Le Palais – Belle Ile, FRANCE - Maybe it’s all the clean air, but I’m getting into this ‘lunch on the seawall’ idea. Perhaps it’s because everyone in Le Palais, Belle-Ile’s biggest town, shrugs when I ask for a good place to eat (there are a few), but I’m learning that while the towns are picturesque, people don’t leave “Le Continent” for the island’s social scene or a destination restaurant. It’s more about taking a long walk or watching the waves crash.
I realize this while leaning against one of the two mini-lighthouses (the red one) that mark the entrance to Le Palais’ tiny port. I’ve brought a baguette, a half-dozen plates (flat oysters) from Quiberon, a tomato from a little farm one side of the island and a pepper-coated dome of fresh goat cheese from a cheese maker the other.
Here, this may be the version of ‘eating out’ I like the most.
I spoke too soon. Belle-Ile chef Pacôme Epron has brought me back in from the seawall with one dish.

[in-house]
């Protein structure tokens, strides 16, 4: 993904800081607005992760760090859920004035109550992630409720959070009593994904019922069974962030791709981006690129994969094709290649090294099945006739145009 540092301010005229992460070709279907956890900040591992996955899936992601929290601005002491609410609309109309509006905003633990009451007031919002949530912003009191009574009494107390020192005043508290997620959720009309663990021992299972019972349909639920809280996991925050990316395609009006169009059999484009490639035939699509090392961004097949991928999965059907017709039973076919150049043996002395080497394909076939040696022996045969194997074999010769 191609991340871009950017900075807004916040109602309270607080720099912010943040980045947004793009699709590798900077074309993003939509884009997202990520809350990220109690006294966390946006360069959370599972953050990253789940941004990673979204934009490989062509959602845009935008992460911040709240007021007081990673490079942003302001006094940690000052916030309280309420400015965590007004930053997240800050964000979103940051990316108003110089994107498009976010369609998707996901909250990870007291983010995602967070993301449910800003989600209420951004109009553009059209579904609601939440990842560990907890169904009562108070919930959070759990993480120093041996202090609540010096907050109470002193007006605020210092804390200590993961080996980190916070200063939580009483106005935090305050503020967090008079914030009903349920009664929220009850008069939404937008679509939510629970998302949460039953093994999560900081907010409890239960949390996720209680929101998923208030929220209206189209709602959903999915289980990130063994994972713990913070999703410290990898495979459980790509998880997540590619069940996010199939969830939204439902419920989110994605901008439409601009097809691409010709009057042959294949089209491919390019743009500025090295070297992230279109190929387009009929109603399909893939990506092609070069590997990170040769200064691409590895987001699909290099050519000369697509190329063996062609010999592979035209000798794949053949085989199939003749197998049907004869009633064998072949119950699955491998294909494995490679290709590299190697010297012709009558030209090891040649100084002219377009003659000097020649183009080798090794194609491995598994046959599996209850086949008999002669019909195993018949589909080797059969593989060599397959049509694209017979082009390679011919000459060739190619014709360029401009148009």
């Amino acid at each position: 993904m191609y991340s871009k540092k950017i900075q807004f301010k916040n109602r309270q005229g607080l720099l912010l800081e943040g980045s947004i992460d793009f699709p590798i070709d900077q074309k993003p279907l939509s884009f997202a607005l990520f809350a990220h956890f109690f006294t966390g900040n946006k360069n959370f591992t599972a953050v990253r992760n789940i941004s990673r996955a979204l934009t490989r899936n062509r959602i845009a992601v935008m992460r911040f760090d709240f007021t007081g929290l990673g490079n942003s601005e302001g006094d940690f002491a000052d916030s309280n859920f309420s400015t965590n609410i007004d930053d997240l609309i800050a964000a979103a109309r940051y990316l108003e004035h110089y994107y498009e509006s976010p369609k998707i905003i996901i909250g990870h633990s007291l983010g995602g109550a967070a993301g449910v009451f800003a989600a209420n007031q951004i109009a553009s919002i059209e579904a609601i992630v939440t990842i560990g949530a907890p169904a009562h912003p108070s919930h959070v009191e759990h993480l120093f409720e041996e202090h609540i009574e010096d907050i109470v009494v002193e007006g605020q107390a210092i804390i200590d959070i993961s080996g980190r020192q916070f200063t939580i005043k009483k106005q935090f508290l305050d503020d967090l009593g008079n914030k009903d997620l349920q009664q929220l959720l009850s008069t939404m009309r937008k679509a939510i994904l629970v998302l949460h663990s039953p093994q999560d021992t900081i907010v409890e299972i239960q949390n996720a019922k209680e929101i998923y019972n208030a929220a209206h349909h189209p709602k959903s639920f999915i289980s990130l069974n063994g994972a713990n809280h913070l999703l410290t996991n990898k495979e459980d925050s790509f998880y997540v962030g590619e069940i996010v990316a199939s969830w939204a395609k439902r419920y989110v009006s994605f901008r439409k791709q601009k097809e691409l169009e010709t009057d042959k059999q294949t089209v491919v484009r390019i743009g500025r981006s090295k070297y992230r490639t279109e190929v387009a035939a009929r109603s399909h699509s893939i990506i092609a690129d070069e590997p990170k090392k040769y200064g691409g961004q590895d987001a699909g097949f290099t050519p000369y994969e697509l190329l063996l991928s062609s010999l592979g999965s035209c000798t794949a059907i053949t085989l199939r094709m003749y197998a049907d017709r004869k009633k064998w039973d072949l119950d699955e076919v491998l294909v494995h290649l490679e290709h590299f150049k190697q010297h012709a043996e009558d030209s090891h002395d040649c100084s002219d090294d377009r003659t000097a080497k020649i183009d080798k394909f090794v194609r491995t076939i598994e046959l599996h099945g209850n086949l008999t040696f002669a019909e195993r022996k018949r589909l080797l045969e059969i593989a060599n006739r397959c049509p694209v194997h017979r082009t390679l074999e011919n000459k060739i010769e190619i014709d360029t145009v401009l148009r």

Though the man has mastered roasting turbot at La Desirade, it was his dish based around cockles (cockles!) that brought me in. His recent millefeuille de coques, rosace de pomme de terre et courgettes au thym, jus viande au foie gras might be a little long in name, but what’s most important is the mix of cockles and meat jus. Some here will cry heresy at the idea of mixing of meat and fish, but theirs is a waste of hot air.
Pouring what tastes like the delicious fond from the bottom of a roast beef pan over the dish turns it from a dainty seafood course to something almost carnal – I wish I was eating this on a date.
Francois Mitterand might have preferred the frou-frou of the nearby Castel Clara (think: thalassotherapy, buffet tables and crisp white jackets), but I like Epron’s and La Table’s simplicity.
La Table de La Desirade - www.hotel-la-desirade.com – “Le Petit Cosquet” – 56360 Belle-Ile-En-Mer - +33 (0)2 97 31 70 70